The parents of a fourth grade student suspected their son may have math learning disabilities and wanted to know how that was diagnosed. They explained that their son performed well in his other classes, but struggled with math.
They went on to describe a classic pattern of a math disorder most typically referred to as dyscalculia. Since math gets a bit harder in third grade, the symptoms typically begin there or in the fourth grade. To help understand how dyscalculia is diagnosed, it’s important that you identify with some of its symptoms. Those include:
Math Disability Symptoms
Those who are diagnosed with dyscalculia have issues like:
- writing numbers
- counting or putting numbers in order
- troubles grasping math formulas
- lining up the numbers when doing calculations so the ones are on top of the ones, and the tens are on top of the tens, etc. . .
- Simple math like adding and subtracting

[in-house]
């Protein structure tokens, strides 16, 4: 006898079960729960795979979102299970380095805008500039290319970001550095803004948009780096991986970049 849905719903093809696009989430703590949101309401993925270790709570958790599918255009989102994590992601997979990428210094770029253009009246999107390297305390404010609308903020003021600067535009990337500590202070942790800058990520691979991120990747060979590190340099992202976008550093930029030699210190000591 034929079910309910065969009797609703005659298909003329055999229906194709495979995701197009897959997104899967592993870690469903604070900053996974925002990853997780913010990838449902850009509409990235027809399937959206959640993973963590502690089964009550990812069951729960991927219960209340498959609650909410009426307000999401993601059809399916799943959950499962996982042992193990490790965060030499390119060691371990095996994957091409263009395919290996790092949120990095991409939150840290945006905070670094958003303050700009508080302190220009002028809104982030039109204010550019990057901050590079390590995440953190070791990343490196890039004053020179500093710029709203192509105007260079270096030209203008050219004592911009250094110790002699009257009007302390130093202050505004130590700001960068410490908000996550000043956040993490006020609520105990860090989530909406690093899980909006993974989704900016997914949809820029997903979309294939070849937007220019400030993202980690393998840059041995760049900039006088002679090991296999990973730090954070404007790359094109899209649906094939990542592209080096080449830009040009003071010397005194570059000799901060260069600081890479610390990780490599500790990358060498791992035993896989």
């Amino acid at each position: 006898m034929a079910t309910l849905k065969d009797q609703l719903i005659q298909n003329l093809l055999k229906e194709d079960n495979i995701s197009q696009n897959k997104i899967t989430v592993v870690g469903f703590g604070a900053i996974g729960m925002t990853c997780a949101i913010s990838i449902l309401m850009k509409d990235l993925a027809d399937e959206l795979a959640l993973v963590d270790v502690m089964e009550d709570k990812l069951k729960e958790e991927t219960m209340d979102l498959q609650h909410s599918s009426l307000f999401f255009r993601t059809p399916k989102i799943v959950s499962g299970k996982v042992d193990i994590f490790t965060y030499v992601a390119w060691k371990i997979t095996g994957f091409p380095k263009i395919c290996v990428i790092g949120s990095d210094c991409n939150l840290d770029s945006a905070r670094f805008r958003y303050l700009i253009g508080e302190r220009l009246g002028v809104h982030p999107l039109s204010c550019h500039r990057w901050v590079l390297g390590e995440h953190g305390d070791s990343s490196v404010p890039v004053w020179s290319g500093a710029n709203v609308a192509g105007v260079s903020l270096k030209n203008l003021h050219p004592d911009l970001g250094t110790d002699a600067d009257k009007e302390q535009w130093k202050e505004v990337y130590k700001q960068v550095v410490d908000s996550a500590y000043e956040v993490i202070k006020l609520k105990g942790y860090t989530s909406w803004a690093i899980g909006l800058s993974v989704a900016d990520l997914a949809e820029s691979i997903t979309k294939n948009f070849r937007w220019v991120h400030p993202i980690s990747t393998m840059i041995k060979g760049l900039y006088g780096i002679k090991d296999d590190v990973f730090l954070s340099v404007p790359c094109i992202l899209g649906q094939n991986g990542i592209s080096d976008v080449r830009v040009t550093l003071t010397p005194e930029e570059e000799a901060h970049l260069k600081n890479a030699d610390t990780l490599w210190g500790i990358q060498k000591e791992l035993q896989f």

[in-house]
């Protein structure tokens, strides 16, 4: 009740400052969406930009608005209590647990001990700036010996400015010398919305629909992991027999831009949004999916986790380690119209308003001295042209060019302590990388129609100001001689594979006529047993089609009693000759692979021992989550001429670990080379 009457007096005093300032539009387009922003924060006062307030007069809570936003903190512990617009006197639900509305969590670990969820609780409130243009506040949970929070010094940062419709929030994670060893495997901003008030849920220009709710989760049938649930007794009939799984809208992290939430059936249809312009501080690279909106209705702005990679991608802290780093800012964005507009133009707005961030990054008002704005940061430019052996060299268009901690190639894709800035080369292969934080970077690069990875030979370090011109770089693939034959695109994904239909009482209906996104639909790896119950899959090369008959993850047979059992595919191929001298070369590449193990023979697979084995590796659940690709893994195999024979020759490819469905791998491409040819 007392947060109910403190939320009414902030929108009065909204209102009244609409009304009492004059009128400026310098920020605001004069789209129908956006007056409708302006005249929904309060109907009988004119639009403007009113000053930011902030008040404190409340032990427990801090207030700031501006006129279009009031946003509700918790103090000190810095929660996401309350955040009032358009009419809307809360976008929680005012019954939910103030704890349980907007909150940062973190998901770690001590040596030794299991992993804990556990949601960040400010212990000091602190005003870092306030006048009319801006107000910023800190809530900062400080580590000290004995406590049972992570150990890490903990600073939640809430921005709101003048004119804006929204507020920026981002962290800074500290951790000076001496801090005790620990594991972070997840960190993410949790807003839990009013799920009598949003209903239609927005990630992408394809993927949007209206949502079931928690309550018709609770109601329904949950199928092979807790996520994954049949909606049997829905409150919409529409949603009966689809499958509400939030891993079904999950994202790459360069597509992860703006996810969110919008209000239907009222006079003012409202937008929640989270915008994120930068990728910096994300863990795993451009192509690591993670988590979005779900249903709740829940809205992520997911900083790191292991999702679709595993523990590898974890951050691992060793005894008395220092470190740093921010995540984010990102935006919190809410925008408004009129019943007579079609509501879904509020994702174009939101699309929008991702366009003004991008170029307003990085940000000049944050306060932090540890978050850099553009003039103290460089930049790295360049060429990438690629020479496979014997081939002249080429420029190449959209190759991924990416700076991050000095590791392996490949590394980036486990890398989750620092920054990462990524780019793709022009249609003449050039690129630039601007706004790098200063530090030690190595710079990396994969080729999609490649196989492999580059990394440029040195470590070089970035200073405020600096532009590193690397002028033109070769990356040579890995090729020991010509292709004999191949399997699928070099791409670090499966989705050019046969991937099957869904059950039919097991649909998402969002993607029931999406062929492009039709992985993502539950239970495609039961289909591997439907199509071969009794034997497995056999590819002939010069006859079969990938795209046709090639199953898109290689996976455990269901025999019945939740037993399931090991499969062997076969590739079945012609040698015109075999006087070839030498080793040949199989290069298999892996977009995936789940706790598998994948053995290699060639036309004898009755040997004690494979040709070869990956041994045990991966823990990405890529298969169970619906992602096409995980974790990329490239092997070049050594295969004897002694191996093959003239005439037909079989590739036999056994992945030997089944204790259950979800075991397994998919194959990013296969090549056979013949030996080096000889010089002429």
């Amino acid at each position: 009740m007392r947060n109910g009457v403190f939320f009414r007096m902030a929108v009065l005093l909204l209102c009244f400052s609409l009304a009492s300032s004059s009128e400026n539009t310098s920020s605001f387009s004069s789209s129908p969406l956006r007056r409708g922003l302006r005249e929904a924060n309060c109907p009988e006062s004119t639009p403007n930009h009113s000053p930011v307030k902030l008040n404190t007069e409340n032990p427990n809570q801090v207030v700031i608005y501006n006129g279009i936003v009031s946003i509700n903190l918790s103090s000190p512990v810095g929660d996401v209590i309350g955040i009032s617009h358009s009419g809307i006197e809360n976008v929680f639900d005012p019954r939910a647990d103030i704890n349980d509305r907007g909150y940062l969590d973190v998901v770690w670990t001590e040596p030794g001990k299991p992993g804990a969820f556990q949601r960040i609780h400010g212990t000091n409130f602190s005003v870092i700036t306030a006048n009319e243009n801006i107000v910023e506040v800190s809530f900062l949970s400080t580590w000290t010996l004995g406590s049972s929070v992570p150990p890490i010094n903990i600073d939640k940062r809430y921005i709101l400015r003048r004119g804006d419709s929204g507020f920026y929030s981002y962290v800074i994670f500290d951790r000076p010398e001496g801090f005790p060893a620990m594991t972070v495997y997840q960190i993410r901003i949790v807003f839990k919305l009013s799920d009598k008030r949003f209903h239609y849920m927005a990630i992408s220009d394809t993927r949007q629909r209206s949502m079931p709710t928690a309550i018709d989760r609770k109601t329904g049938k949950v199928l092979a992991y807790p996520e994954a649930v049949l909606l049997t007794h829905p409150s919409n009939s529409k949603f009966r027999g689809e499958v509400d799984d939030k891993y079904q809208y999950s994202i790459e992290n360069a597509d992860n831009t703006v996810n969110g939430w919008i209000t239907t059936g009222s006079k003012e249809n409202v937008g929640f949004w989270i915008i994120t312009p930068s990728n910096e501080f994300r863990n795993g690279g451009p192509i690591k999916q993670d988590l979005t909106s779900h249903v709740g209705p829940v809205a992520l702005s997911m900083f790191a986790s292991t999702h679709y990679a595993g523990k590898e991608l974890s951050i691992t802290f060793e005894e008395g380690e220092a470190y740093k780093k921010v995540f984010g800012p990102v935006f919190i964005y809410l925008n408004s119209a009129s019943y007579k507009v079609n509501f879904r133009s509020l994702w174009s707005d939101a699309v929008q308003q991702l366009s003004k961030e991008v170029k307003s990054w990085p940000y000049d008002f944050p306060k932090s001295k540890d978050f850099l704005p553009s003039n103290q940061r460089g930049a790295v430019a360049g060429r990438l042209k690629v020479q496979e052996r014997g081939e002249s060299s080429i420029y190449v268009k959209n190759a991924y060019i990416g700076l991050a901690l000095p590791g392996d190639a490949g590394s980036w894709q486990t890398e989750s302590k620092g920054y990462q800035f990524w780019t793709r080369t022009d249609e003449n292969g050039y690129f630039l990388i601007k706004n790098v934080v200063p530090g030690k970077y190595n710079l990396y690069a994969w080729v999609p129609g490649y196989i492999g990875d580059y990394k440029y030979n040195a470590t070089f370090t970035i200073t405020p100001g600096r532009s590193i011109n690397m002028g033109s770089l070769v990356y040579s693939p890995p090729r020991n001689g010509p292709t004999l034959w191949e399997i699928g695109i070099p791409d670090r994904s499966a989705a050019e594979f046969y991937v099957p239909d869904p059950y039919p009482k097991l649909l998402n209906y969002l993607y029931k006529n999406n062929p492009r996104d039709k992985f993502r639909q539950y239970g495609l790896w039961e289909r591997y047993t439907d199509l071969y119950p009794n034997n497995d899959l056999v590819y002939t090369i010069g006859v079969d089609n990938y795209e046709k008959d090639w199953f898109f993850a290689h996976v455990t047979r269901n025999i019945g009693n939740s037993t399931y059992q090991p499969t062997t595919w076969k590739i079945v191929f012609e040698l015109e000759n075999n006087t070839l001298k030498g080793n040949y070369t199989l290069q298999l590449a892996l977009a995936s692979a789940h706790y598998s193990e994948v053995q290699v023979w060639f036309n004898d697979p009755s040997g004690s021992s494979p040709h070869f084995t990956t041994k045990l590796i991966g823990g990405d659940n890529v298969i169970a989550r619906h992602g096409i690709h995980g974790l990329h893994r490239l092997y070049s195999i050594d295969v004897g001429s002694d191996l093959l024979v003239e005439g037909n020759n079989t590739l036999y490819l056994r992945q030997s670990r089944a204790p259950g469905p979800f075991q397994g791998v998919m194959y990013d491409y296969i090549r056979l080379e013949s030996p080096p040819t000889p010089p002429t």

- Adding when you’re supposed to subtract and getting the symbols mixed up.
- learning names that include numbers
- remembering or reading a sequence of numbers
- understanding the information contained in graphs
- borrowing (or carrying) numbers when doing subtraction
- and memorizing the times tables – while still understanding the logic behind them.
Math learning disabilities aren’t hard to diagnose. Once you learn that it’s not a matter of more studying, it’s time to think about how to tackle the problem.
Math problems aren’t permanent, they just require an understanding, fun tools to prove to yourself that you can learn and some motivation from a friend. We’ve worked with hundreds of kids teaching them how to understand their way of thinking. If you’d like help understanding how to overcome math learning disabilities, please call us. We would really enjoy helping. Call anytime: 845-628-7910
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